The more germane question to cases such as Hobby Lobby and the Little Sisters is whether the government can accomplish its goal of making free contraception available without burdening religious objectors. Can't women in Colorado get contraception without forcing the Little Sisters, a group of nuns who care for the elderly, to violate their core beliefs? Their charitable work could not long survive under penalties the government would impose on them for noncompliance.
For now, the Little Sisters have been granted a reprieve, thanks to Supreme Court Justice Sonia Sotomayor. Arguments in the Hobby Lobby case are scheduled for March, with a decision expected in June. Meanwhile, another case settled in 2012 reveals much about this administration's willingness to challenge religious freedom. In Hosanna-Tabor Evangelical Lutheran Church and School v. Equal Employment Opportunity Commission, the question boiled down to whether the government can decide whom a church hires as minister. Since when?
National Review Online (NRO) has a problem with feminism and how it's embodied by Democratic women running for office like Sandra Fluke and Texas State Senator Wendy Davis.
NRO roving correspondent Kevin D. Williamson penned a February 6 column decrying modern feminism, which he defined as, "Feminism is the words 'I Want!' in the mouths of three or more women, provided they're the right kind of women."
According to Williamson, feminism is now a "career path," where cunning politicians can succeed by "defending the position favored more heavily by women than by men [which] becomes, through the magic of feminist rhetoric, anti-woman, even part of a 'war on women.'" In other words, a policy that appears to be anti-woman may simply be an innocuous proposal with disparate support among the genders that's become tainted by feminist rhetoric.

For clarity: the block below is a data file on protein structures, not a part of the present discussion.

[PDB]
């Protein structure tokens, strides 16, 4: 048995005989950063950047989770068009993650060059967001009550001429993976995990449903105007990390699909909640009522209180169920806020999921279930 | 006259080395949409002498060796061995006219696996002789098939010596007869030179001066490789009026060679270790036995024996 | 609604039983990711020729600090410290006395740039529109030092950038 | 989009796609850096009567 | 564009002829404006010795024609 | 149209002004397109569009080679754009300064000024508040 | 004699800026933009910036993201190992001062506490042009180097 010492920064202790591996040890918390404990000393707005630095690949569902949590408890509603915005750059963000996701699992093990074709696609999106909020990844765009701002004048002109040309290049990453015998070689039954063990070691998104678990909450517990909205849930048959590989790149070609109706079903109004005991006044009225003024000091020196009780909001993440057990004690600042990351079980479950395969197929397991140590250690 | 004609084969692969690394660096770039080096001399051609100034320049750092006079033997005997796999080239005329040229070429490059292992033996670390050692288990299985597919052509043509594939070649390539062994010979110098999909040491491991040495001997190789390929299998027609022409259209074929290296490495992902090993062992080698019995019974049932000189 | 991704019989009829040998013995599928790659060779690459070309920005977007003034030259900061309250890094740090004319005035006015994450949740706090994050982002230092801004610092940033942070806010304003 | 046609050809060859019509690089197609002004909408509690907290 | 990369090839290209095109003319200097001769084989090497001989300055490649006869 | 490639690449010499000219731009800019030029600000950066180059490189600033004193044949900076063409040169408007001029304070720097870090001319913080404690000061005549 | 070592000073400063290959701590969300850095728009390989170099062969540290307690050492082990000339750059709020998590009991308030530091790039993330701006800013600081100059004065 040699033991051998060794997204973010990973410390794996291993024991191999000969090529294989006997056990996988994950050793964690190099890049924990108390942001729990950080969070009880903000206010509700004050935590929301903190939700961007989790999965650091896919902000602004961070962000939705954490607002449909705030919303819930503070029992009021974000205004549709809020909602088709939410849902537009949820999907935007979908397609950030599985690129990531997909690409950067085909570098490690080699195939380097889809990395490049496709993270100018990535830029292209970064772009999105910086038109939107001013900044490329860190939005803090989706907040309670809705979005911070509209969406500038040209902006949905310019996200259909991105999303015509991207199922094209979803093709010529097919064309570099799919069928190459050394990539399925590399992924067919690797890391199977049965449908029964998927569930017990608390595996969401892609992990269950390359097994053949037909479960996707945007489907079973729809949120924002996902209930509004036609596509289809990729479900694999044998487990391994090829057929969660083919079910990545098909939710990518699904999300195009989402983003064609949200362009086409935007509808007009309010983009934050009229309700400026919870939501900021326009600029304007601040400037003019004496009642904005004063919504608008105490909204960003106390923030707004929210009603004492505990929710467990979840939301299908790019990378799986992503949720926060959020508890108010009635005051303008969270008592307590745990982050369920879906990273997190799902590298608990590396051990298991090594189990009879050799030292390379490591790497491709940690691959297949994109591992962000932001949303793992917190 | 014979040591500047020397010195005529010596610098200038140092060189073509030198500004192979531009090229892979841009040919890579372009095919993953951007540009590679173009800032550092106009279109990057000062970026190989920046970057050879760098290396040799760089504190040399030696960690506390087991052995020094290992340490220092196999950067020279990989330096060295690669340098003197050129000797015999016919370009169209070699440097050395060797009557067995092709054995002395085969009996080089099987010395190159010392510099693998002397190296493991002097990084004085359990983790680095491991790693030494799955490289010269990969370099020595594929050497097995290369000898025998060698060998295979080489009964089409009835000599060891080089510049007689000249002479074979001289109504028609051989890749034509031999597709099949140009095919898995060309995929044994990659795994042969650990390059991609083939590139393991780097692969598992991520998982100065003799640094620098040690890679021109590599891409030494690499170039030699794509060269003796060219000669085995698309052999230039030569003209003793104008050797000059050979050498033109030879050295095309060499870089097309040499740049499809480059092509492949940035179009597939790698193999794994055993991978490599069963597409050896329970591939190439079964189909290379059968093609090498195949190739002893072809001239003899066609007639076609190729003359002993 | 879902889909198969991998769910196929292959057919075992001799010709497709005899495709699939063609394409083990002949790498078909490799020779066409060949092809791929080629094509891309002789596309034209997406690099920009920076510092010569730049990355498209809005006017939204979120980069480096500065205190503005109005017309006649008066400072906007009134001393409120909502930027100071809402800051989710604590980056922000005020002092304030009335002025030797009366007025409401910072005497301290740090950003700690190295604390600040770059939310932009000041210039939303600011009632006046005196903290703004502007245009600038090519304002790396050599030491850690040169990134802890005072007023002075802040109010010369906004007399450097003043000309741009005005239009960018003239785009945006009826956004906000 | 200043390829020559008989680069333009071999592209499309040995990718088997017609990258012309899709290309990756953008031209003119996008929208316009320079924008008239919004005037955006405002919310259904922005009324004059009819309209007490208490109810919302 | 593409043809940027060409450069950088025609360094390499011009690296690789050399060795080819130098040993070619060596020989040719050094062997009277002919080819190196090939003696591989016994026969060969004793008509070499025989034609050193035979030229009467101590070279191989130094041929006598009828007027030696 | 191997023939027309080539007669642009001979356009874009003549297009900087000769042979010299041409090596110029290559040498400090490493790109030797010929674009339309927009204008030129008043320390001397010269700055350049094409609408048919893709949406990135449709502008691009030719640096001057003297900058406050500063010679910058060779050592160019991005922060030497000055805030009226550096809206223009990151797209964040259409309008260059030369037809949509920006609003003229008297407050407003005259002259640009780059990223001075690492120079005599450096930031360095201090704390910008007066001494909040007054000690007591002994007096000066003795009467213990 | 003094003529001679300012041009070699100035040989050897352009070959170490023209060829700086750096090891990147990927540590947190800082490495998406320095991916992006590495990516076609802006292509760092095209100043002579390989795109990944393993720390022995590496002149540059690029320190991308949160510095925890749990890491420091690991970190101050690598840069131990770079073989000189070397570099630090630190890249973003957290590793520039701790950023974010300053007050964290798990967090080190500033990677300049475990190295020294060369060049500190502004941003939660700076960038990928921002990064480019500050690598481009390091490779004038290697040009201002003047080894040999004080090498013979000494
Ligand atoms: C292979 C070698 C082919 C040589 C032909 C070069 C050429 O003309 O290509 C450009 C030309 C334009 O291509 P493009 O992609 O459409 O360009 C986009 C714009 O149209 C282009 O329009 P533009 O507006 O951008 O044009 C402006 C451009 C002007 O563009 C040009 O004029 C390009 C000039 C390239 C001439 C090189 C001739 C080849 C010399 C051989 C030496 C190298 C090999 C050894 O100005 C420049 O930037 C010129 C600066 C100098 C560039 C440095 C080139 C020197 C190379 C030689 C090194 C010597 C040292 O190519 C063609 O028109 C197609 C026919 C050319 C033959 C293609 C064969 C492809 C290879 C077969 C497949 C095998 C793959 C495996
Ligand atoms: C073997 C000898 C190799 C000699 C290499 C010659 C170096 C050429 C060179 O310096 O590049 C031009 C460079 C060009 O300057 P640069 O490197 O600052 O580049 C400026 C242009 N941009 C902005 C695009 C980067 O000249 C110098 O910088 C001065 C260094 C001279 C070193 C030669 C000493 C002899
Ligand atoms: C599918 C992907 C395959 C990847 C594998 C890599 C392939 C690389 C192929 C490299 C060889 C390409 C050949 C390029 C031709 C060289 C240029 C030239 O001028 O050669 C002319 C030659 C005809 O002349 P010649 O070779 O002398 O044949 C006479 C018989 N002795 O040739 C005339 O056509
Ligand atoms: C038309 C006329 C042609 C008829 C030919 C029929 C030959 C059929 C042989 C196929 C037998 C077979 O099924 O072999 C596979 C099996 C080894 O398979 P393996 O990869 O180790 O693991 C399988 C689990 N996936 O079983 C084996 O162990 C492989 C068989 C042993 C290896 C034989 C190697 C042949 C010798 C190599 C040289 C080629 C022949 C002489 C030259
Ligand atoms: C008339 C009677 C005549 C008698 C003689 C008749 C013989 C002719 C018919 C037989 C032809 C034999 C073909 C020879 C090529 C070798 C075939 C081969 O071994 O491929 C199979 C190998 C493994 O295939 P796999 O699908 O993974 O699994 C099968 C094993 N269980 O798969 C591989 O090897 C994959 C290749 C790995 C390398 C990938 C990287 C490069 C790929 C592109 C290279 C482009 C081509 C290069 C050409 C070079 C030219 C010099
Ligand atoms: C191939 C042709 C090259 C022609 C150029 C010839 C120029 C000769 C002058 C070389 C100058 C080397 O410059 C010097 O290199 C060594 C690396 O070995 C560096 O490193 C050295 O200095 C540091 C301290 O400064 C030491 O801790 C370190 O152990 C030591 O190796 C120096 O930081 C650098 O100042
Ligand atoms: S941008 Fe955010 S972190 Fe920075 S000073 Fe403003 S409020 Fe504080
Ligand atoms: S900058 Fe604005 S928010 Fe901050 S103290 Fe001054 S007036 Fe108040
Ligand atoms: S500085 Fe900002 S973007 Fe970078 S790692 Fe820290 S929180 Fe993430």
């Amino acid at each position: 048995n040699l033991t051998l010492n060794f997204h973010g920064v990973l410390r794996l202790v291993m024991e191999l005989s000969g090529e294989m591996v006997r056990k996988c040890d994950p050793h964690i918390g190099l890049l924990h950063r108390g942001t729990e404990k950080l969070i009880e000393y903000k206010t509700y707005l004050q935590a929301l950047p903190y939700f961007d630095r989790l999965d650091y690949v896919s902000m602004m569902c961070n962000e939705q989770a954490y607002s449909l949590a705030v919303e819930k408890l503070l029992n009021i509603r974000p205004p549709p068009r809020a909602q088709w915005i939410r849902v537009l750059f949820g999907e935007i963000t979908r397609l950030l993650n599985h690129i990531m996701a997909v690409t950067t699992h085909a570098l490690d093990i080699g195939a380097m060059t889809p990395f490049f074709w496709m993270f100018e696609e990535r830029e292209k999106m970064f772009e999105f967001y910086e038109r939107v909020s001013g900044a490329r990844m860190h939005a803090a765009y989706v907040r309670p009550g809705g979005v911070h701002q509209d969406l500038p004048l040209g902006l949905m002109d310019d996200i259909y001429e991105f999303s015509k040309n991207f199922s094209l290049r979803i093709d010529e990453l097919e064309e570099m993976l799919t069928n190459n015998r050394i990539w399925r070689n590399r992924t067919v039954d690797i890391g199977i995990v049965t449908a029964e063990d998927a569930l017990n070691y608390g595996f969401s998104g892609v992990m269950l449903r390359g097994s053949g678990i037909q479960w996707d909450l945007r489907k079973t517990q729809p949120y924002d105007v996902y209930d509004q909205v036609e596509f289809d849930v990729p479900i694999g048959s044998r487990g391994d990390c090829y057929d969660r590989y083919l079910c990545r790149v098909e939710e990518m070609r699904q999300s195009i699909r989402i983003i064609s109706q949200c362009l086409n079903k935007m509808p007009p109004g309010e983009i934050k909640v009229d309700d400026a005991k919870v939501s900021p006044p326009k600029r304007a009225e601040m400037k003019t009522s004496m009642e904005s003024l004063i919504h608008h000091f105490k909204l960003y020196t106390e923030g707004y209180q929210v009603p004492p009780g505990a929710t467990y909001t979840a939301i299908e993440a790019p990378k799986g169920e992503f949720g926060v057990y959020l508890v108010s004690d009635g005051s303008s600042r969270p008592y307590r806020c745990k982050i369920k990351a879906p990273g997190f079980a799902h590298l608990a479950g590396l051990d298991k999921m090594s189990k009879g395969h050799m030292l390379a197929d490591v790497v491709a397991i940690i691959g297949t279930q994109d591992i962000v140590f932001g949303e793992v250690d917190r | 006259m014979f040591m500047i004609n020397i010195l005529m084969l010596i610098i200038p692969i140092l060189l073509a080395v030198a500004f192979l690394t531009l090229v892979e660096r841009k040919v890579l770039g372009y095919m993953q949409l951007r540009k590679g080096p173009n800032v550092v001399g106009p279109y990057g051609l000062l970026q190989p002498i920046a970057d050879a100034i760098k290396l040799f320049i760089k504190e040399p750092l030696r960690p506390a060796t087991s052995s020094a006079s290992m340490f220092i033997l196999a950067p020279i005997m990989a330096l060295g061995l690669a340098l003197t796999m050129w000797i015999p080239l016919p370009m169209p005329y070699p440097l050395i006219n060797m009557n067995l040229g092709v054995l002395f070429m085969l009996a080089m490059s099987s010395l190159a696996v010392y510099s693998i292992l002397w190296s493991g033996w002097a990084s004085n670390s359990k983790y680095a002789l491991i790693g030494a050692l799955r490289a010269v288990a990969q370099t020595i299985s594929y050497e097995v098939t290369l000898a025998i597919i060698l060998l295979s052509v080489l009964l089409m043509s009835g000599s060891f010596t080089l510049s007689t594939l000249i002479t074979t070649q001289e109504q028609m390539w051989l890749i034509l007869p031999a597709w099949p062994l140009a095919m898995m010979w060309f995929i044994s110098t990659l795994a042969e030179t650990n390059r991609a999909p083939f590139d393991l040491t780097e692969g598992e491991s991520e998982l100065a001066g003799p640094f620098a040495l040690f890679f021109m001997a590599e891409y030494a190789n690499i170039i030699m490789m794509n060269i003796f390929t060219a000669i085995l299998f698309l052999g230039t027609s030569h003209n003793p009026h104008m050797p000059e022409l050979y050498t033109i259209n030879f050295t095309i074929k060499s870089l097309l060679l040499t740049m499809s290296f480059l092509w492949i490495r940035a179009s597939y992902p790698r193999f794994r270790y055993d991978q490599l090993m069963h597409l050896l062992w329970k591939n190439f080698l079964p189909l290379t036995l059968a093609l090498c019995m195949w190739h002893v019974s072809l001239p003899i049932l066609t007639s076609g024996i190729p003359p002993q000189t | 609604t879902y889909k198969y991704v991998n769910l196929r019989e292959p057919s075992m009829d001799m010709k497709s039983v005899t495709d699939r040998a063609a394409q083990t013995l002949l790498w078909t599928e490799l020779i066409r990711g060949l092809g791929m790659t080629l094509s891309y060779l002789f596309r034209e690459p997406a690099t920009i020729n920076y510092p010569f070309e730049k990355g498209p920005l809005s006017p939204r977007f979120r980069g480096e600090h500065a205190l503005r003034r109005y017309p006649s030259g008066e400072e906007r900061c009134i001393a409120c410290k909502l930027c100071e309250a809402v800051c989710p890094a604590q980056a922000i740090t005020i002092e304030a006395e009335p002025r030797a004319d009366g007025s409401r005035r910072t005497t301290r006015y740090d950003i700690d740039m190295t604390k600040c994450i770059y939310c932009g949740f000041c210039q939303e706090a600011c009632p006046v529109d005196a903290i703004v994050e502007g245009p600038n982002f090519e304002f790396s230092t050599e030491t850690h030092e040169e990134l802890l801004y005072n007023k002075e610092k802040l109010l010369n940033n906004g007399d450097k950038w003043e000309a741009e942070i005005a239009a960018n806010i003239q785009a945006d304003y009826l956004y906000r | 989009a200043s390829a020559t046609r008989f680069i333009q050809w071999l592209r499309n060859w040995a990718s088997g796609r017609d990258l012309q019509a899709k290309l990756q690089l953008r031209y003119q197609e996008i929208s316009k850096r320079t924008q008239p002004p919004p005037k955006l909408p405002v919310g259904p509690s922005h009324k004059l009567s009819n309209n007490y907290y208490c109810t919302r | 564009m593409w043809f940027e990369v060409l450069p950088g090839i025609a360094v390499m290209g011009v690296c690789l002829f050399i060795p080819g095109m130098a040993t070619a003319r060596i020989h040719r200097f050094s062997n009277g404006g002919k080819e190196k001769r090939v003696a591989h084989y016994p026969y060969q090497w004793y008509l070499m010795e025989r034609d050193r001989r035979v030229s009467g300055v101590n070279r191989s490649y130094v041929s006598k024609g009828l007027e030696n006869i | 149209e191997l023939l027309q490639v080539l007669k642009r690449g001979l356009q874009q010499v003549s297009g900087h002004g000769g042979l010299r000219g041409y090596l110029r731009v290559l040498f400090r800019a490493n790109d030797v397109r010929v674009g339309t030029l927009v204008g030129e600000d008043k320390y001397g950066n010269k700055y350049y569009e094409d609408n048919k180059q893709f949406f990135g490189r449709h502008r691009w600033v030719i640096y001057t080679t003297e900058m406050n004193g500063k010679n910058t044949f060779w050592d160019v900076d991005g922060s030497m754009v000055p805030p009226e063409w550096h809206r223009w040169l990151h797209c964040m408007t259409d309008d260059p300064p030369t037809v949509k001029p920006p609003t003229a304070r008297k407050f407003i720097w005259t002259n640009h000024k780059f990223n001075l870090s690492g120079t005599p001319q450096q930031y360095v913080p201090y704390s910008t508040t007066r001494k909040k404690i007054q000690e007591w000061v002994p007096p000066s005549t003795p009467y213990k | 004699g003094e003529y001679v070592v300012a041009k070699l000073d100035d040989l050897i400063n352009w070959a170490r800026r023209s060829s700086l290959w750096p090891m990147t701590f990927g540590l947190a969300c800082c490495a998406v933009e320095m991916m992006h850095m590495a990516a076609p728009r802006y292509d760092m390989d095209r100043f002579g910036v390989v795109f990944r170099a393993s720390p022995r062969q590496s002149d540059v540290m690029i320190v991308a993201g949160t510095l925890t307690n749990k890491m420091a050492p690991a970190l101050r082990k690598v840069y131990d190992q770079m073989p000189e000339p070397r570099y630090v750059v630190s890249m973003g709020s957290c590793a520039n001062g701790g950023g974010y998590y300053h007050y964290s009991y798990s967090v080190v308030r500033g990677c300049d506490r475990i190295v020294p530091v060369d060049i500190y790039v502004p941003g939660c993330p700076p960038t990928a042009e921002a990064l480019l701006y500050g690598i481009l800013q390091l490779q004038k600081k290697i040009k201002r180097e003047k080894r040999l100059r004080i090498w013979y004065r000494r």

The author's examples of such conniving feminist politicians were California state senate candidate Sandra Fluke and Texas Gubernatorial candidate Wendy Davis, popular targets in the conservative media sphere as of late. "Whatever Sandra Fluke is up to, you can be sure she's looking for somebody else to pay for it," Williamson wrote, summarizing her 2012 congressional testimony in support of contraception coverage in health plans as a petulant "'I WANT!'"
Davis, who conducted a filibuster against Texas's new abortion restrictions in June 2013, Williamson accused of "thwarting the interests of a majority of those women she is campaigning to govern," painting her as an opportunist.
Indeed, Williamson's post is full of invective, but low on the facts regarding the very events he highlights as revealing the "Feminist Mystique."
When Sandra Fluke testified before Democratic members of Congress in 2012, she simply argued that women's insurance policies -- which they already paid for -- should cover medication like contraception that is prescribed by a medical professional. To highlight the medical need for contraception coverage, Fluke told the story of a friend whose polycystic ovarian syndrome was treated with birth control pills:
FLUKE: After months of paying over $100 out of pocket, she just couldn't afford her medication anymore, and she had to stop taking it. I learned about all of this when I walked out of a test and got a message from her that, in the middle of the night in her final-exam period, she'd been in the emergency room. She'd been there all night in just terrible, excruciating pain. She wrote to me: "It was so painful I woke up thinking I'd been shot." Without her taking the birth control, a massive cyst the size of a tennis ball had grown on her ovary. She had to have surgery to remove her entire ovary as a result.
Although Fluke briefly mentioned her personal use of contraceptive medicine during the testimony, she never referenced whether it was a financial burden or not.